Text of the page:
Event 05.03.2020 Microservices Meetup Rhein-Main

Event 05.03.2020 Microservices Meetup Rhein-Main

February 9, 2020

Rhein-Main Microservices Meetup we are coming!

Our CTO Dominik Fries will speak on the 05.03.2020 about “Distributed tracing with @Kafka and Zipkin”. Learn more about event driven architectures with microservices and how to monitor them! The event takes place at codecentric AG Kreuznacher Str. 30, 60486 Frankfurt am Main and starts at 18:00. Afterwards there will be pizza, cold beer and much time for networking. We are looking forward to seeing you! Register here: https://lnkd.in/d5tDMvR

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Gerne unterstützen wir Sie bei der Migration oder Neuentwicklung von innovativen Anwendungen in der Cloud. Hinterlassen Sie einfach Ihre Kontaktdaten und wir melden uns umgehend!

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Workshop “Data Engineering for Managers” in Berlin mit Birds on Mars

Workshop “Data Engineering for Managers” in Berlin mit Birds on Mars

February 9, 2020

Bahn Academy

Our partner #birdsOnMars invited our CTO Dominik Fries to a great workshop about “Data Engineering for Managers” at the #bahnAcademy in Potsdam! It was a pleasure to introduce the inspiring managers of the DB to this important topic, especially together with Florian Dohmann, Hartmut Wilke and Christoph Bauer

Thank you!

Also a special and warm thank you to @Christian Holz for the organization and guidance during the workshop.

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Philipp D’Angelo gewinnt den Health Insurance Hack 2020 in Leipzig

Philipp D’Angelo gewinnt den Health Insurance Hack 2020 in Leipzig

February 9, 2020

HIHC 2020

Philipp D’ Angelo setting us on the path to a new location: #Leipzig. His very first community meeting #HIHC2020 where, together with a dedicated team, he won the Prize for the best innovative health concept.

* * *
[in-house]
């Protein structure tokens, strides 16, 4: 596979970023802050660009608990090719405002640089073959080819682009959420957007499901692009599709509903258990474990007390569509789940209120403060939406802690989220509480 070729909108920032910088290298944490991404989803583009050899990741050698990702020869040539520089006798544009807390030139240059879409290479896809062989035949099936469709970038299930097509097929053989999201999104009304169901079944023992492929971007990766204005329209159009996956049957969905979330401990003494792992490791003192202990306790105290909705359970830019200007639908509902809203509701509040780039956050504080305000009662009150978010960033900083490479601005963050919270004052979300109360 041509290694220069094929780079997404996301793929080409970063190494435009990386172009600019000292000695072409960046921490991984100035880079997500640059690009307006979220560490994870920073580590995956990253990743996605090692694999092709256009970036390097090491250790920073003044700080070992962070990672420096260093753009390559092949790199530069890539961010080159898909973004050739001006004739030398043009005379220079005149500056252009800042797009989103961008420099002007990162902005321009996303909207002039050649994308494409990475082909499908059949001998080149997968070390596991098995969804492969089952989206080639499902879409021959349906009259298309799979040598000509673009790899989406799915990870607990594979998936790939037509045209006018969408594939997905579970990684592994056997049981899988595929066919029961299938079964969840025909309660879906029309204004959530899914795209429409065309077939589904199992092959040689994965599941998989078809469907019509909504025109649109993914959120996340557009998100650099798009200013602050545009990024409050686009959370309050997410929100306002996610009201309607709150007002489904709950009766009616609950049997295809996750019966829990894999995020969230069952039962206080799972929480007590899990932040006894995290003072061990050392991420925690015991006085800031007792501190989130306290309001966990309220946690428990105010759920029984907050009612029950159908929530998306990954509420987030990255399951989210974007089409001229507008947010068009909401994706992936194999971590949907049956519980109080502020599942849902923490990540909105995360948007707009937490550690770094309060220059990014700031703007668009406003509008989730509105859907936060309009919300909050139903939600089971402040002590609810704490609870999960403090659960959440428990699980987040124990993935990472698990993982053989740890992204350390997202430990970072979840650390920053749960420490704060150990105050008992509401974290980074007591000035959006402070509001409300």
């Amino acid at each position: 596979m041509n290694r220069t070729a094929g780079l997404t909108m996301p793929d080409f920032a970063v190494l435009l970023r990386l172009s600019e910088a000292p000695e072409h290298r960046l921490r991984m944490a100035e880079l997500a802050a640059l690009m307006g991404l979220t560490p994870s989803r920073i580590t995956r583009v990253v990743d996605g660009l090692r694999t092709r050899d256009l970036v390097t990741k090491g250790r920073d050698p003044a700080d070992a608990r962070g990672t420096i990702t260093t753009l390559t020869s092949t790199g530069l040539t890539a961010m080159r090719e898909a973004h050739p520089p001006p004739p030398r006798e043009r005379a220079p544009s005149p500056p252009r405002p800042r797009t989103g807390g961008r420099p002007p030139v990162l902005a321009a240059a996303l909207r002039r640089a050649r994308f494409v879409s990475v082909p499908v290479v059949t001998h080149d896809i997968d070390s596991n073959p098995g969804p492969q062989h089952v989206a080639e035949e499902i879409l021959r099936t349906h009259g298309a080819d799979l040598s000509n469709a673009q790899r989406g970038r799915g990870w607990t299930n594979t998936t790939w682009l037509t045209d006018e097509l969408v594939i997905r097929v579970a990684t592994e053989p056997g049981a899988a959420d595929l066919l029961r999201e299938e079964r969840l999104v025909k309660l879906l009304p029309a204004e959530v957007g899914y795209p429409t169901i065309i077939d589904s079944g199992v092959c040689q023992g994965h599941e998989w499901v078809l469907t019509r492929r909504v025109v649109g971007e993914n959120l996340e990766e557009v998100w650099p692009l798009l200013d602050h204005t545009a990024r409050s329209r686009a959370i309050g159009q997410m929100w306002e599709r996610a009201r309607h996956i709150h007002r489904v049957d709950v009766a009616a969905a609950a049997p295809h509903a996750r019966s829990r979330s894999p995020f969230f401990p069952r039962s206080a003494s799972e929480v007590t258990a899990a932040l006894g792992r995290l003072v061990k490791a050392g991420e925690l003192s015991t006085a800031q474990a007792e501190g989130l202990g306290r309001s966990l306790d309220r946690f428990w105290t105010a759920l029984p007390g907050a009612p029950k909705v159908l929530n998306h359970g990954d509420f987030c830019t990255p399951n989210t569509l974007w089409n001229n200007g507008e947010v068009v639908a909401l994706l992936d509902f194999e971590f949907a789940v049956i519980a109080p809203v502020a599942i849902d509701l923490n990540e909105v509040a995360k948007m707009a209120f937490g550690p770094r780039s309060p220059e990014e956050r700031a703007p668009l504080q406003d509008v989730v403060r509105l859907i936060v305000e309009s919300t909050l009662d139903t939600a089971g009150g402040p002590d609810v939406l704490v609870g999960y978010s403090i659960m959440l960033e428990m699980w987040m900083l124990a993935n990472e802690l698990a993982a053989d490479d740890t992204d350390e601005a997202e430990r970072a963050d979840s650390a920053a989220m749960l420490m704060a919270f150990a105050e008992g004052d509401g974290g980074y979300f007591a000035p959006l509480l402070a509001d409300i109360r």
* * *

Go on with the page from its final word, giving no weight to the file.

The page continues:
We look forward to many more exciting activities and projects in this amazing city! Leipzig, we are coming!!

Expand your knowledge by always expanding your community

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The 6 Most Important Things I have learned in my 6 Months using Server-less

The 6 Most Important Things I
have learned in my 6 Months
using Serverless

AWS CLOUD LAMBDA

Finding the right tools is of utmost importance in the world of serverless. October served as an eye opener to me and my company. After the Serverlessconf tour, I decided there and then that my company would operate on Serverless.

The first two months were a nightmare as we struggled to familiarize with the trend. Six months down the line, we are now deploying a major project servelessly, the fourth one in the company.

This article explains how we did it and provides the six most important lessons we learned in the process.

  1. The middle layer has to go

We have been developing web apps forever. This is one of the reasons why it took us a considerably long time to realize a very obvious advantage of Serverless.

Some of our first web apps still had a Node Express layer. This layer remembered session state either by accident or by the tragedy of design where we misused DynamoDB to make it remember sessions.

During the first phase of the transition, the middle layer served as a web server on Lambda. We later came to discover that this was wrong and terrible. The result was HTML pages full of JavaScript calling REST APIs. This approach that we employed was unmaintainable, but in the end, we managed to get rid of the middle layer. This is what should happen in Serverless.

  1. Love DynamoDB

Getting your grip around DynamoDB is arguably the hardest aspect of using Serverless. You encounter a few difficulties in the first interactions. Most of the time you want to go back to the more familiar RDS. Structured Querry Language (SQL) has been of great support for as far as I can remember. I have also put a lot of business logic into databases. RDMS systems, on the other hand, fail to scale well and do not support the concept of agile systems that have evolved organically.